I used to think about dying a lot. I could say, “more than most people,” but I have no idea how often most people think about dying. “How often do you think about dying?” is not typically one of my go-to “get to know you” questions. I did ask it once at a speed dating event. Just kidding. It’s pretty much a given that the only thing people are thinking about at speed dating events is, “How on earth did I get to this place in my life?”
But, I digress.
One of the results of always thinking out dying – about me dying and my friends dying and my family dying – and working myself into a giant, weepy, anxious, insomnia-inducing mess – was that I was constantly telling myself that I “shouldn’t take life for granted” and I should “live in the moment” and “life is short” so I should “live it to its fullest.”
I’d always had a hard time doing all those things. Ever since I was a kid I struggled with enjoying what was happening because I was always trying so hard to ENJOY WHAT WAS HAPPENING. If I hadn’t slept the night before, all I could focus on during the brief visit with an aunt and cousin who I rarely see was how I’d ruined this potentially magical day by being tired. Every time my grandparents came to visit, my thoughts would be focused on the fact that this might be the last time I see them before they die. Every time I went home for Christmas, no matter how hard I tried, I couldn’t enjoy our fun, family traditions because, in the back of my mind, I was always wondering if it would be our last one together.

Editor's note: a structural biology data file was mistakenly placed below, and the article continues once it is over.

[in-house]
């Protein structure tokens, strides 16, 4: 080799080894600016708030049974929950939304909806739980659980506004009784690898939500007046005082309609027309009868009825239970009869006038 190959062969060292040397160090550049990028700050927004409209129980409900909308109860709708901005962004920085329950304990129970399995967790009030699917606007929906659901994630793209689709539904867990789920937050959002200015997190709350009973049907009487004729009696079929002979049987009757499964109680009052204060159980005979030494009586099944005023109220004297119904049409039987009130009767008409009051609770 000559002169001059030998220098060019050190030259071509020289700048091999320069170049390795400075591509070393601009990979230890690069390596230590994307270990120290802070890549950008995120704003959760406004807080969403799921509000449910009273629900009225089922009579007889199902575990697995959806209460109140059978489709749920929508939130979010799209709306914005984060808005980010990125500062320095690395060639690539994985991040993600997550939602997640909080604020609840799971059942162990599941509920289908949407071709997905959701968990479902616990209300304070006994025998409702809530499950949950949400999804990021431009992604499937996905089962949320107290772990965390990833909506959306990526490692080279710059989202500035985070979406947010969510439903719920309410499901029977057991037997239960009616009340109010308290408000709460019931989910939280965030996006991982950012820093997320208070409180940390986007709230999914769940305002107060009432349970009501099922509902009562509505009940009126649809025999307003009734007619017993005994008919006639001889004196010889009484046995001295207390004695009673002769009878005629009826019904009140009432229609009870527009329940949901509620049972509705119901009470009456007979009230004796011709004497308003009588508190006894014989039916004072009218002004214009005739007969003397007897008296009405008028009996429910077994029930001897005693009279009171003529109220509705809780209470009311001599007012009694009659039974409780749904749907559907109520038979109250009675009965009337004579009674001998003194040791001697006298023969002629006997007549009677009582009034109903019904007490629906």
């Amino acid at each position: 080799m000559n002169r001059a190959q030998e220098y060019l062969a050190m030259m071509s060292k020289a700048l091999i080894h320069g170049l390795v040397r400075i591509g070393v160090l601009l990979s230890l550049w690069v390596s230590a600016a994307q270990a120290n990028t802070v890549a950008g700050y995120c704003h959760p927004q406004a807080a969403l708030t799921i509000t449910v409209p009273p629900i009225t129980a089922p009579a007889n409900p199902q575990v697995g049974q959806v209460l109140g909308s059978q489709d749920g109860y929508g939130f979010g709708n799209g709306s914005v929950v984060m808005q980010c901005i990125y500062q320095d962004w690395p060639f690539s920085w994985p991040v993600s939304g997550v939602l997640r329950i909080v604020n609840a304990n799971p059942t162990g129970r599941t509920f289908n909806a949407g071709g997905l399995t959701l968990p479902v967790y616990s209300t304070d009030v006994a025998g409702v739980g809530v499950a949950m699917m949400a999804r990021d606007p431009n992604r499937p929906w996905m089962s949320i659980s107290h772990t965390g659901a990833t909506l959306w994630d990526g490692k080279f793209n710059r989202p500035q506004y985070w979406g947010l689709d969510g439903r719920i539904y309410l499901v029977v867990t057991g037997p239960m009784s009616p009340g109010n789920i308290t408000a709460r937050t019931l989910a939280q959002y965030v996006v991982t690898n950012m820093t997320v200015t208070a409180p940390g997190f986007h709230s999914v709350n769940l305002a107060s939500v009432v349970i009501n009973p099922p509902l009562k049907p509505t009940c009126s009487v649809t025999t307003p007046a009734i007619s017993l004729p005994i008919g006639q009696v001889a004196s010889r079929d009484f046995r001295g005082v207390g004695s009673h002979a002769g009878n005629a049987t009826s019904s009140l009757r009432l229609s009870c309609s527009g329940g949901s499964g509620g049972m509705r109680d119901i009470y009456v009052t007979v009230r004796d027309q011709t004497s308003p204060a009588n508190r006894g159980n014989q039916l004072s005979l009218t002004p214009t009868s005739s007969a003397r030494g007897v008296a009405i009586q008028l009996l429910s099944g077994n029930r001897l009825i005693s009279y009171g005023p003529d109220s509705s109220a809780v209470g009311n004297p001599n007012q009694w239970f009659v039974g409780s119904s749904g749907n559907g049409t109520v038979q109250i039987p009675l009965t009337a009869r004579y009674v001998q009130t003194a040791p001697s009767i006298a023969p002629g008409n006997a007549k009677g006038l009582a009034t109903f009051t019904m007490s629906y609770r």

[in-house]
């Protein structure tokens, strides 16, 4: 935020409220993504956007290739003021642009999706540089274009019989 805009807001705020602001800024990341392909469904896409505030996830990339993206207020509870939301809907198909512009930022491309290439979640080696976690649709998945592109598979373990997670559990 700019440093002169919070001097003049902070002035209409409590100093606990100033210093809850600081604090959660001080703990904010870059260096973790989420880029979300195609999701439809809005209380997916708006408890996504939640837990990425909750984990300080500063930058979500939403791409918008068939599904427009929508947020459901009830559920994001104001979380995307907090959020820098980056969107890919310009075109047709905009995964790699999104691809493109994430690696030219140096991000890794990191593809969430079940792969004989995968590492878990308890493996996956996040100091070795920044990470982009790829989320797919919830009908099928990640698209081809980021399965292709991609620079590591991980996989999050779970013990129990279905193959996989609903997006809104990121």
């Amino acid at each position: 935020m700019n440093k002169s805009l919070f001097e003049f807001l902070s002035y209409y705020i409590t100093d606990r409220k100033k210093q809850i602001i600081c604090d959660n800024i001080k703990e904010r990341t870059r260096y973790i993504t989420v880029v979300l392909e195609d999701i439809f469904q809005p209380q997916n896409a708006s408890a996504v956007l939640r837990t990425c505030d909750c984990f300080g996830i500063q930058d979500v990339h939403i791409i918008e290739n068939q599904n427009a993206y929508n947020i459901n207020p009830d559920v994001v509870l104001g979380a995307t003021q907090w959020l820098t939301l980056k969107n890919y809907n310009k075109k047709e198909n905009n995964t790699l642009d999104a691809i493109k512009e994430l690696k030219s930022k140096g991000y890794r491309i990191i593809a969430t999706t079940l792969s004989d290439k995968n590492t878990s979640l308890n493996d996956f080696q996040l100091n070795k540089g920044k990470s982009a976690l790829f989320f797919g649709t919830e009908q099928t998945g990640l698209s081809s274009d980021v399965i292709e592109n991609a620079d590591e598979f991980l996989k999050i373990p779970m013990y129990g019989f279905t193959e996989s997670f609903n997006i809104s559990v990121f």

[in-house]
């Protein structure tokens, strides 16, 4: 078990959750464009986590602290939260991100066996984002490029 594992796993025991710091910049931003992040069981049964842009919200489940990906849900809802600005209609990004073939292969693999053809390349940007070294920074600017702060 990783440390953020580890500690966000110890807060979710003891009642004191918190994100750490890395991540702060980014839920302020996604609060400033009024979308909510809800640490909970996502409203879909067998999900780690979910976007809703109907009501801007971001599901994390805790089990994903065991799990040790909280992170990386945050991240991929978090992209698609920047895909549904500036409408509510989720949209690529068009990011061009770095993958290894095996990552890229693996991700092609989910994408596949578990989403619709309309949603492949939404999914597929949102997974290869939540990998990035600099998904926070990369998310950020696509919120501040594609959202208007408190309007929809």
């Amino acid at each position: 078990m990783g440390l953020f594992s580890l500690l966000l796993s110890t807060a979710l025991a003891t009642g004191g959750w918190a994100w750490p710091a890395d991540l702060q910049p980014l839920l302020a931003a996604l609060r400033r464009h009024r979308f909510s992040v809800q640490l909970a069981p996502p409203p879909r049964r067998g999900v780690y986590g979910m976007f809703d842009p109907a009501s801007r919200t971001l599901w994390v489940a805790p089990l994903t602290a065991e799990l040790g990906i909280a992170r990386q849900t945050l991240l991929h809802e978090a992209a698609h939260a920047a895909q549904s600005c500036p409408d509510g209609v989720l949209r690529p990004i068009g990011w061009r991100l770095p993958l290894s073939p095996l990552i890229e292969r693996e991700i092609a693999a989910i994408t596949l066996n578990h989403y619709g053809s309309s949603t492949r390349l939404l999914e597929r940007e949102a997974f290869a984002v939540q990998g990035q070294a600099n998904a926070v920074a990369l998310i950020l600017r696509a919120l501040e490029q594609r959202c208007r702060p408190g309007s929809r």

Not only did I ruin every moment by thinking about the shitty things that could happen or how it could be better, but I also extra ruined it by constantly telling myself to stop thinking those thoughts, and then beating myself up when I couldn’t. By the time the moment was over, I was exhausted.
The good news is, I rarely think about death like that anymore and, when I do, I have enough tricks in my toolbox to divert my thoughts elsewhere. Looking back on when I was a kid, I can now see that self-sabotaging in times when I should have been enjoying things came from anxiety and depression, both of which I have since learned to manage. I mean, I’m no Eckhart Tolle, but I have learned to, for the most part, really experience happy times for what they are. Mostly because I’m not thinking, “THIS IS A HAPPY TIME! WHY AREN’T YOU ENJOYING IT?” over and over again. Who knew?
My desperate need to constantly LIVE LIFE TO ITS FULLEST, however, took a bit longer to figure out. It took finally realizing what living life to its fullest actually means. To ME. And understanding that what it does mean and what I thought it should mean are different things. Spoiler alert: it doesn’t mean being in my forties and binge drinking and partying until 3am.